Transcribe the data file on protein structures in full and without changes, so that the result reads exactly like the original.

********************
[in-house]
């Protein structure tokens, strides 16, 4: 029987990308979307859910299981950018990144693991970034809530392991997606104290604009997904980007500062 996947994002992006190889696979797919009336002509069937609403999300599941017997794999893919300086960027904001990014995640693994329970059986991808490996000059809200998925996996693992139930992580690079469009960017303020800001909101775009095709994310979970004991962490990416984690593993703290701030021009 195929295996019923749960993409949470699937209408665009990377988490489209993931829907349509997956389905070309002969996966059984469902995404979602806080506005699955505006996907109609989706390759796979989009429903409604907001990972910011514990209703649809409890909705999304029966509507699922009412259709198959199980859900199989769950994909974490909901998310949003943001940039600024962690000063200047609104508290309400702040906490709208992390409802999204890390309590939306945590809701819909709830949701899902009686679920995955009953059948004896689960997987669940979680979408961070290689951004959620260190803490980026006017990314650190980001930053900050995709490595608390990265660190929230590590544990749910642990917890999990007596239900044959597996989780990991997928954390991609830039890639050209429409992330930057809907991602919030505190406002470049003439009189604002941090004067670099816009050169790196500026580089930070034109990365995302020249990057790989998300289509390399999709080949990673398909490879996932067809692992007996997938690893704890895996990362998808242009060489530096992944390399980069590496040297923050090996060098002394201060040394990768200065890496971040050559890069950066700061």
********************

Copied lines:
[in-house]
């Protein structure tokens, strides 16, 4: 029987990308979307859910299981950018990144693991970034809530392991997606104290604009997904980007500062 996947994002992006190889696979797919009336002509069937609403999300599941017997794999893919300086960027904001990014995640693994329970059986991808490996000059809200998925996996693992139930992580690079469009960017303020800001909101775009095709994310979970004991962490990416984690593993703290701030021009 195929295996019923749960993409949470699937209408665009990377988490489209993931829907349509997956389905070309002969996966059984469902995404979602806080506005699955505006996907109609989706390759796979989009429903409604907001990972910011514990209703649809409890909705999304029966509507699922009412259709198959199980859900199989769950994909974490909901998310949003943001940039600024962690000063200047609104508290309400702040906490709208992390409802999204890390309590939306945590809701819909709830949701899902009686679920995955009953059948004896689960997987669940979680979408961070290689951004959620260190803490980026006017990314650190980001930053900050995709490595608390990265660190929230590590544990749910642990917890999990007596239900044959597996989780990991997928954390991609830039890639050209429409992330930057809907991602919030505190406002470049003439009189604002941090004067670099816009050169790196500026580089930070034109990365995302020249990057790989998300289509390399999709080949990673398909490879996932067809692992007996997938690893704890895996990362998808242009060489530096992944390399980069590496040297923050090996060098002394201060040394990768200065890496971040050559890069950066700061």